Guéros gestures to the dress that inspired Couture 3: "When you see a dress like that with so much detail, so many layers, a very nice evening dress, immediately you think about a sophisticated fragrance. I cannot imagine a sporty fragrance for that kind of dress. So you think ‘what could be feminine and sophisticated’—a floriental, floral-woody or oriental."


The number 6 was Blass’ favorite, and Guéros’ Bill Blass Couture 6 is itself based on one of the perfumer’s favorite locales—Morocco—suggested by the red roses and dark flowers on the dress’ pattern (pictured). "It’s very interesting to work with patterns," he says, "because you have something physical to touch. I have been to Morocco many times and I love it very much. There’s a big history between Morocco and roses, of course. I wanted to recreate that impression, with the spices and woods and flowers. The top note is very spicy. And then you have the nice floral heart. And, finally, patchouli, sandalwood."


Presented with the swatch that would inspire Bill Blass Couture 7 (the number of one of the designer’s homes), Jelk was struck by its sense of spontaneity. "So I went to citrus, very sparkling." The fresh scent is paired to the resort wear’s silky, flowing, sequined pattern (pictured). "I used quite sophisticated citrus, cedrat, pink pomelo and bitter orange instead of lemon, and flowers like magnolia and orris." The perfumer’s goal was to achieve refreshing and effervescent tones without employing marine notes. "You have slightly anisic notes coming from tarragon," she adds. "In the background it’s almost woody, incensey."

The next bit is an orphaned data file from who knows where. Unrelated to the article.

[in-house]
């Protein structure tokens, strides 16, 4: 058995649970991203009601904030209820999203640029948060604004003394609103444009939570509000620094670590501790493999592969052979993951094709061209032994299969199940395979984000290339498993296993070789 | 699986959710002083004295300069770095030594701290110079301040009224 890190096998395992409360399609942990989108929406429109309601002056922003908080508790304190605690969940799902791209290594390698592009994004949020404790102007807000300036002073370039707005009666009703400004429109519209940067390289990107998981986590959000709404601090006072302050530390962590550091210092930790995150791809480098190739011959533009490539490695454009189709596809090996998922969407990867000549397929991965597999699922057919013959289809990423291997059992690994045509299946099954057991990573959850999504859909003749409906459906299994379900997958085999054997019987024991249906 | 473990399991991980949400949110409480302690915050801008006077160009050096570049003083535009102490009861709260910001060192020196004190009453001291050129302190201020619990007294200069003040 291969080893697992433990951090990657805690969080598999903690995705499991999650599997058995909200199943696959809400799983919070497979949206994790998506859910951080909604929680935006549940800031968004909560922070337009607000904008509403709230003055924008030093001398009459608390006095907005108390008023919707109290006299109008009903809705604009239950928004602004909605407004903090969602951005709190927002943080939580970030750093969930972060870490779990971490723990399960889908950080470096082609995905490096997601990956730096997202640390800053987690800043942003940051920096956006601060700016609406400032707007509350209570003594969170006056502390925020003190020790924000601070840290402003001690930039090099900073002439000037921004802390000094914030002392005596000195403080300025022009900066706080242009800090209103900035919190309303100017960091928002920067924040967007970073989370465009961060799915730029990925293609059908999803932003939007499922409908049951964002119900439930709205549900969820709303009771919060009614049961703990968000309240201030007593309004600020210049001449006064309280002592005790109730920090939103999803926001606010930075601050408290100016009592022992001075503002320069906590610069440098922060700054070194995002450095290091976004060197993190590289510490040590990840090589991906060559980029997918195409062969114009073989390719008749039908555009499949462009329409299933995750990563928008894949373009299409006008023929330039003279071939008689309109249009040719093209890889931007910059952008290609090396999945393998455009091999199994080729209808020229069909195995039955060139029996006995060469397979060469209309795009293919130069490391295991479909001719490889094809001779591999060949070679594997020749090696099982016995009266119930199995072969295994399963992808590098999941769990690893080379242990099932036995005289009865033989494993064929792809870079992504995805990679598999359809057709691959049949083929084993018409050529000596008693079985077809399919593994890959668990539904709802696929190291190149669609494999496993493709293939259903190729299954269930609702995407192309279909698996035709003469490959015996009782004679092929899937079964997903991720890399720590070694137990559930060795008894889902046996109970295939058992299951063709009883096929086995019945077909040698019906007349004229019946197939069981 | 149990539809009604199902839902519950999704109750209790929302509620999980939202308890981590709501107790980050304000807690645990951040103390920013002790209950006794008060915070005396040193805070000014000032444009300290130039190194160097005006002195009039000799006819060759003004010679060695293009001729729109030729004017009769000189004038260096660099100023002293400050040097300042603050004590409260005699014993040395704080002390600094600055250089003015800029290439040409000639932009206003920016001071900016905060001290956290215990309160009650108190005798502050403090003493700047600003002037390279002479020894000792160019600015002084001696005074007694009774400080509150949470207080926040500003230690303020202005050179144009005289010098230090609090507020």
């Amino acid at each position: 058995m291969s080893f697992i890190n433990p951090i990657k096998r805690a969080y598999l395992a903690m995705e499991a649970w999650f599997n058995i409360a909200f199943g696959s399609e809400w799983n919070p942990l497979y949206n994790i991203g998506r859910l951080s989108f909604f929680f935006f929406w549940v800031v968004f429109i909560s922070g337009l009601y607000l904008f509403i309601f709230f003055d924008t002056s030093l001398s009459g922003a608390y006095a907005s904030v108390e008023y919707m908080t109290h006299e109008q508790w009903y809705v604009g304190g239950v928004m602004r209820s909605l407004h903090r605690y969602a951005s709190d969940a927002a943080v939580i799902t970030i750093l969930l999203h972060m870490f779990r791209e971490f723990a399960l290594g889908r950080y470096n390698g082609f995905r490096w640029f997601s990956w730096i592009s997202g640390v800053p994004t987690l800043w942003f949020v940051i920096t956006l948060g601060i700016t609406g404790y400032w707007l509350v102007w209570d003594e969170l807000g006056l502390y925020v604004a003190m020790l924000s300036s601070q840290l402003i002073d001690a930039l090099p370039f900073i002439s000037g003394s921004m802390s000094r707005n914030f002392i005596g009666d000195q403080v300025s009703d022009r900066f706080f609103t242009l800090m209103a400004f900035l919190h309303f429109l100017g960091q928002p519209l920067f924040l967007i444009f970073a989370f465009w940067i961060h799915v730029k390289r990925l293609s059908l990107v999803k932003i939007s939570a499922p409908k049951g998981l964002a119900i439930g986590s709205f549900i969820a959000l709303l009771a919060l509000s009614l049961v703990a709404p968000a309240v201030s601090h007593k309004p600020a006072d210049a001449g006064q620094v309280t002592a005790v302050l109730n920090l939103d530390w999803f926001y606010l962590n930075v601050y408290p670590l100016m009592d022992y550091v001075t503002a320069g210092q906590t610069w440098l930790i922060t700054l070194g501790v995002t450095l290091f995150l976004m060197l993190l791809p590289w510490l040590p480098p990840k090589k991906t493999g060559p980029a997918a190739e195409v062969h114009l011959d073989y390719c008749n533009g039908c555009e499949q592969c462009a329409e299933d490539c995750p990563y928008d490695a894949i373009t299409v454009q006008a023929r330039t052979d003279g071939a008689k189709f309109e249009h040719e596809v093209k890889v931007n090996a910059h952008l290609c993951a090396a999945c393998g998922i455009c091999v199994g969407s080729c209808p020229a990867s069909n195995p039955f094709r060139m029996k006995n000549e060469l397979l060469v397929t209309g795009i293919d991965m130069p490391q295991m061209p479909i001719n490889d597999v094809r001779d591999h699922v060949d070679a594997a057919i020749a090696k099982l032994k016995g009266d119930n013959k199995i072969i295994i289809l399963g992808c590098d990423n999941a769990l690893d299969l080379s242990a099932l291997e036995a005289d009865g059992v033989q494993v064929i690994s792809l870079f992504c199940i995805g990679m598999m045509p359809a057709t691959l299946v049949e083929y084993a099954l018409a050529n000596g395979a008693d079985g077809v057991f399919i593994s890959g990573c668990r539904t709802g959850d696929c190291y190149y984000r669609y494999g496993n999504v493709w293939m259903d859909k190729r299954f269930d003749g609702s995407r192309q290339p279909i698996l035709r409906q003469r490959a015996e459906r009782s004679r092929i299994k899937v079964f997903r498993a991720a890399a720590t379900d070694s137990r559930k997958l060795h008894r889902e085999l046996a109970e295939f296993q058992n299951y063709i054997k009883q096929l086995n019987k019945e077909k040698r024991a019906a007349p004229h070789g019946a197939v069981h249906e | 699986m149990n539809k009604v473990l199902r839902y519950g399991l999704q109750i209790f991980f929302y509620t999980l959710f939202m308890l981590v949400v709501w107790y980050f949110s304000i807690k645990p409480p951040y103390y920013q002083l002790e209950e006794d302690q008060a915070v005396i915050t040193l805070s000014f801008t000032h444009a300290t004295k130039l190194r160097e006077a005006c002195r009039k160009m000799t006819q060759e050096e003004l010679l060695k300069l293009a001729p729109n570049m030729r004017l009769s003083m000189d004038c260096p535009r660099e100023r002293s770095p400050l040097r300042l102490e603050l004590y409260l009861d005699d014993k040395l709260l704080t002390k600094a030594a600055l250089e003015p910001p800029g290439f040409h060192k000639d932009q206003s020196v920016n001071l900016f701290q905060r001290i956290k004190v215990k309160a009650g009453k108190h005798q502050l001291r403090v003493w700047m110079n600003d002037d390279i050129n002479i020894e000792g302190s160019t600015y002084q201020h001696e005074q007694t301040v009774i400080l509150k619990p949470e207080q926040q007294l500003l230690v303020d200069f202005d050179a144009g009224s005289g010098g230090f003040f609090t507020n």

New fragrances will be introduced to the Bill Blass Couture collection each season, the latest of which is 8, based on a swatch (pictured) from the house’s 2009 collection. At press time, the scent had not been pared down from the original three demos formulated by Jelk, Garnuch and Guéros. Having three perfumers respond to the same fabric has made for interesting contrasts in style and signature.

"I saw some poppies and peonies," says Garnuch, who titled her demo Sky Poppy. The scent is designed, she explains, to open like a flower, starting off fresh and sophisticated opening onto a burst of floral impressions.

Guéros’ Wild Orchid demo, meanwhile, has a bottom note of bamboo that stimulates the stemlike quality of a fresh-cut flower, imparting a mild, purely floral impression.

Finally, Jelk’s Happy Peony scent plays with floral and fruity impressions. "I made it a powdery flower, a bit like a violet and rose," she explains. "Peony smells somewhere between rose and muguet, but I wanted something more sophisticated than muguet. It’s also very fruity. I wanted to have a berry quality." Jelk toyed with a raspberry quality, while also using green notes and very musky base, which mixed with the violet to accomplish the scent’s powdery character. "Musks and red fruits match very well," she says, citing L’Artisan Parfumeurs’ Mûre et Musc. "For me it is almost blackberry," she says of Happy Peony. "It’s more interesting and sophisticated than [just] fruity notes. It’s really to enhance the flower. It’s almost cassis, but without the cat pee."